Bug (2006)

Plagued by prank phone calls that coincide with the release of her abusive ex-husband from jail, waitress Agnes White (Ashley Judd) tries desperately to distract herself with drunken drug binges in the company of best friend R.C. (Lynn Collins). When R.C. arrives one night with twitchy drifter Peter Evans (Michael Shannon – who starred in Tracy Letts’ original stage play) in tow, the two strike up a strange friendship as they trade lodgings for company. All is not as it seems, however, and with the threat of Jerry Goss (Harry Connick Jr) never far away, Agnes begins to invest in Peter’s exhaustive conspiracy theories that paint him as an ex-Forces guinea pig and revolve around an insect nest hidden by the government somewhere on his person.

I have seen many horror movies and psychological thrillers proclaim to be nearly unbearable, their content so apparently terrifying that audiences have thrown up, passed out or simply left the screen in protest. Indeed, just last week The Devil Inside employed similar tactics as it attempted to con audiences with stock footage of screaming cinema patrons and the declaration that the Vatican itself didn’t want people to see the movie. While I have been at times shocked, appalled and entertained by the genre, however, I have never seen a movie that has caused as deep-seated an impression as the one I watched last night: William Friedkin’s utterly excruciating Bug. Your skin will crawl.

Having previously directed The Exorcist, it is perhaps unsurprising that Friedkin is so at home in the horror genre. However, while The Exorcist‘s once-controversial portrayal of profane possession has somewhat dulled in the intervening years, its scares so hyped and religiosity so staid that it is impossible to be fully satisfied by the so-called classic so long after the fact, 2006’s Bug is so ruthlessly grounded in reality that if anything it has become more effective and weirdly relevant six years down the line. While The Exorcist took mental ill-health and gave it an overtly supernatural spin, Bug is a tale of schizophrenia that is terrifyingly true to life.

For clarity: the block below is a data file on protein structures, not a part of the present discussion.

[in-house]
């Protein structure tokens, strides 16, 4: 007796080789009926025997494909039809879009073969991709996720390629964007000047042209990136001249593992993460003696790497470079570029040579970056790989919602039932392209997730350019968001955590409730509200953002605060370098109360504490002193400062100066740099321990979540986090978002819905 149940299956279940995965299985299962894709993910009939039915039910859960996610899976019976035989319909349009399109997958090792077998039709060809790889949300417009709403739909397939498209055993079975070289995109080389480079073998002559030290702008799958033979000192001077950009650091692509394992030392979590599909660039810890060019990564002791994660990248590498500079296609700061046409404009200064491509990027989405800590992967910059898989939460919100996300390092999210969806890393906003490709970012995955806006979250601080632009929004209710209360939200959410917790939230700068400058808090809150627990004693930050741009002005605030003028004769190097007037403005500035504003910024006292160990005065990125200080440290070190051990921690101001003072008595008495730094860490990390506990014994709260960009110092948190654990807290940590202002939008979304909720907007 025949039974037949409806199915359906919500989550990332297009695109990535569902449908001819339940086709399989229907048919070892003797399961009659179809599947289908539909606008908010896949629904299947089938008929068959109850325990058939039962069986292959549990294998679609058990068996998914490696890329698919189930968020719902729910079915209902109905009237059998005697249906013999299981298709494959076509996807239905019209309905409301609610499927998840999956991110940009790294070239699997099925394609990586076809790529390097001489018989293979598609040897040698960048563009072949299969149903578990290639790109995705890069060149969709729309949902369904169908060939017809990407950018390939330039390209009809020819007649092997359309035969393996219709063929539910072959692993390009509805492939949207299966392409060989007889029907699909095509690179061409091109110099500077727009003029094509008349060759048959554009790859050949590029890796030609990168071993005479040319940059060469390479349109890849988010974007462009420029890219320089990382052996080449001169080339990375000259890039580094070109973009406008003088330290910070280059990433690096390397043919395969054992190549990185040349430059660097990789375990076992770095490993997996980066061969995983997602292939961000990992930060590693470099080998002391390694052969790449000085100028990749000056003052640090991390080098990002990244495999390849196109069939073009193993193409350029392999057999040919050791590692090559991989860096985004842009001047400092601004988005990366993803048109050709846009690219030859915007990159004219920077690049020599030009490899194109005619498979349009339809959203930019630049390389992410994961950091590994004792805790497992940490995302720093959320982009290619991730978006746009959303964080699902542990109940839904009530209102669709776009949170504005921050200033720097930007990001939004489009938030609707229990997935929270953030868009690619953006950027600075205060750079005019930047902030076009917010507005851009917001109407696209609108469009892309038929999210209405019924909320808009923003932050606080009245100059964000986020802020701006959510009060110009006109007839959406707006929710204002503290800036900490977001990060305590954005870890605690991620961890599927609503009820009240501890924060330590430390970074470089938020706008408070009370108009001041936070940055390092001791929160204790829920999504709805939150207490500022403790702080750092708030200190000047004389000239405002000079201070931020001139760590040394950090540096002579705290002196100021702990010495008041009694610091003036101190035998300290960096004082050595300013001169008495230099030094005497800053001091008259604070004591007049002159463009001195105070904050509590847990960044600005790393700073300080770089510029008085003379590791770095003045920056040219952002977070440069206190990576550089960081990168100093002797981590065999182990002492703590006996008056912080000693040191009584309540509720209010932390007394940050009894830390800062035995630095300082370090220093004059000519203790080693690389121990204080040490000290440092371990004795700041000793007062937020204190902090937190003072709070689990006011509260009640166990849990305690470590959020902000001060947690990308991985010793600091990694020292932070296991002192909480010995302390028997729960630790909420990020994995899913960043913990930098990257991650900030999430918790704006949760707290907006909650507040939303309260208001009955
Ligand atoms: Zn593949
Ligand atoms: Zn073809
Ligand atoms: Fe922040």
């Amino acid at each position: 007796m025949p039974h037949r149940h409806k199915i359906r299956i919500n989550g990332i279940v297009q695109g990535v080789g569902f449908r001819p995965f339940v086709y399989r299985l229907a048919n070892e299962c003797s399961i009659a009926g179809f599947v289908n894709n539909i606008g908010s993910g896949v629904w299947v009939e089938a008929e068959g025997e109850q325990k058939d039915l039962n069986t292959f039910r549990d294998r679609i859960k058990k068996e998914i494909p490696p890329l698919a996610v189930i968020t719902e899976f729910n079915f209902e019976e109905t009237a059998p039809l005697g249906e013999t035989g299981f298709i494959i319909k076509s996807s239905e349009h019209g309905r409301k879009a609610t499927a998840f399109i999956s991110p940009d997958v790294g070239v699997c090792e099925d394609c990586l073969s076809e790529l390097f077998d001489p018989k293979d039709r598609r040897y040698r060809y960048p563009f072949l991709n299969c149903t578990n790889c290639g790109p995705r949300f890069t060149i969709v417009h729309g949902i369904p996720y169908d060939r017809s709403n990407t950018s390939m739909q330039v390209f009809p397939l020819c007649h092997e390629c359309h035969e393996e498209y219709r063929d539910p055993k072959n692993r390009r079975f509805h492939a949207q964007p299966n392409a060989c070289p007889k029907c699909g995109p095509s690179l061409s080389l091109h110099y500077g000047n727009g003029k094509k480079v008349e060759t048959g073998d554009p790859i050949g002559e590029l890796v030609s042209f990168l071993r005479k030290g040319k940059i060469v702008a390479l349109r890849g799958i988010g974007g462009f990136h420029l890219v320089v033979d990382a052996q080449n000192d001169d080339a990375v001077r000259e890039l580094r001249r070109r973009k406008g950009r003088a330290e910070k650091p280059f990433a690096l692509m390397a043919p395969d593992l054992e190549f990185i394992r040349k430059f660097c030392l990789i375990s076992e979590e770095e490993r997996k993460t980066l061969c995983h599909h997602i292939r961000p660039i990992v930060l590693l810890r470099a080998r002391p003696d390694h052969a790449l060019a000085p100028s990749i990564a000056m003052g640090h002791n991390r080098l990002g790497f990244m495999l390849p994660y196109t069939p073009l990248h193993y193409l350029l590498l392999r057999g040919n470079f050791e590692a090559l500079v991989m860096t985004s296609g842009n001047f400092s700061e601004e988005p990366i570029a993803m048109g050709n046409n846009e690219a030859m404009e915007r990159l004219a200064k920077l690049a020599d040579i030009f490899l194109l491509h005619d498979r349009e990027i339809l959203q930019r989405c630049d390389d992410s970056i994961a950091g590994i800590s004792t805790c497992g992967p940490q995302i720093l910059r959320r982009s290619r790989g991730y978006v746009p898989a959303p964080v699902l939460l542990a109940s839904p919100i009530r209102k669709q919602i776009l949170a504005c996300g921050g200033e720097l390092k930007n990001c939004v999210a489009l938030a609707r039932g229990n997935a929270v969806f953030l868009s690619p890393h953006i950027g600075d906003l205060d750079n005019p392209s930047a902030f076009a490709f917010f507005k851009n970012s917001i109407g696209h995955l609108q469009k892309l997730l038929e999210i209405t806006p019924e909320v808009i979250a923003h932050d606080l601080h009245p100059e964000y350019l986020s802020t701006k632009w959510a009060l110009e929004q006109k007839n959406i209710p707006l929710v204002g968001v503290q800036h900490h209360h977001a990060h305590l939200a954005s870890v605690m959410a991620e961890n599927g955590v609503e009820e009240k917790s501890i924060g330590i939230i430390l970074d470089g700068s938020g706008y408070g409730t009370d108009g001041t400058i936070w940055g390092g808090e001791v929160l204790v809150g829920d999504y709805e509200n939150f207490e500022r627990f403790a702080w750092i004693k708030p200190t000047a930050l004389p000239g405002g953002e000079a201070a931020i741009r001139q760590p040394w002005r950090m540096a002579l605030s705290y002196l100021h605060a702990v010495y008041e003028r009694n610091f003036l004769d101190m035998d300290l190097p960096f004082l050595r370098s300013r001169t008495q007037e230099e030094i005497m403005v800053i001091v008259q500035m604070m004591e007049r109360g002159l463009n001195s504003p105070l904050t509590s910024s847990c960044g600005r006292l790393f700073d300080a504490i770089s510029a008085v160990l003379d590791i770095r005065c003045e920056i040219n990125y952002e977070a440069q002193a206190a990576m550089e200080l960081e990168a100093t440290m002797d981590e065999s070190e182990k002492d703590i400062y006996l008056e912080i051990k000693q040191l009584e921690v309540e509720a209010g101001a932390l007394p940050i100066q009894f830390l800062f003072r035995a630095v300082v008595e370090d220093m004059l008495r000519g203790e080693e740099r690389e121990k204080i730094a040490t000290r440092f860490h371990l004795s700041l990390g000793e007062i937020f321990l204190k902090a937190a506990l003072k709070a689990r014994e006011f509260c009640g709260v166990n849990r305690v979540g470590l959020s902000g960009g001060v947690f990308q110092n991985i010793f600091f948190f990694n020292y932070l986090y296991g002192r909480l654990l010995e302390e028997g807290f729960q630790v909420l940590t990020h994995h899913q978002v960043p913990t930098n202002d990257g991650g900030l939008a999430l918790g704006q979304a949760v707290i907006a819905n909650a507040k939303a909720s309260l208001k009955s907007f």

An almost Cronenbergian tale of body horror, the cloying tension is expertly established with a series of unexplained phone calls to a woman alone at night. From here, the narrative’s oppressive atmosphere refuses to abate as Shannon’s characteristic picture of instability arrives on her doorstep with worrying incongruousness. As the two character try desperately to identify the source of a sound – believed at the time to be that of a cricket – the director ranks up the raw intensity to its absolute zenith as a few minor coincidences are blown out of proportion in a feat of absolutely staggering – but faultlessly well-observed – paranoia.

The two leads are nothing short of exceptional, with their near-simultaneous descents into madness played with raw intensity and nuance. While Shannon is a collection of idiosyncratic tics from the off, Judd’s transformation is far more marked, though with hindsight it is clear that her own paranoia is just as congenital as that of her unofficial house-guest. As madness sets in, the film shifts gears and what was once merely unsettling becomes resolutely horrific. One scene in particular, as Shannon attempts to dislodge an aching tooth believed to house a nest of man-eating, signal transmitting aphids with anything to hand, is one of the most fraught, stomach-churning and fundamentally harrowing things I have ever watched.

While Take Shelter, Shannon’s most recent foray into obsessive compulsion, might raise a few hairs with its paranoid preparations for an apparently encroaching storm, Bug mark’s the actor’s most devastatingly oppressive performance to date. Rife with tension and riddled with hysteria, Bug is a film which utterly convinces whether Friedkin has his stars swatting bed bugs or masking their location with rolls of crumpled tin foil. Just as Contagion had you clocking coughs for weeks, Bug will leave you scratching unthinkingly whether there is anything there or not.


About popcornaddiction
I am a psychology graduate, a News Writer for HeyUGuys/BestforFilm and, most importantly, a hopeless popcorn addict.

One Response to Bug (2006)

  1. Pingback: March 2012 – Fire all things that go bang! « popcornaddict

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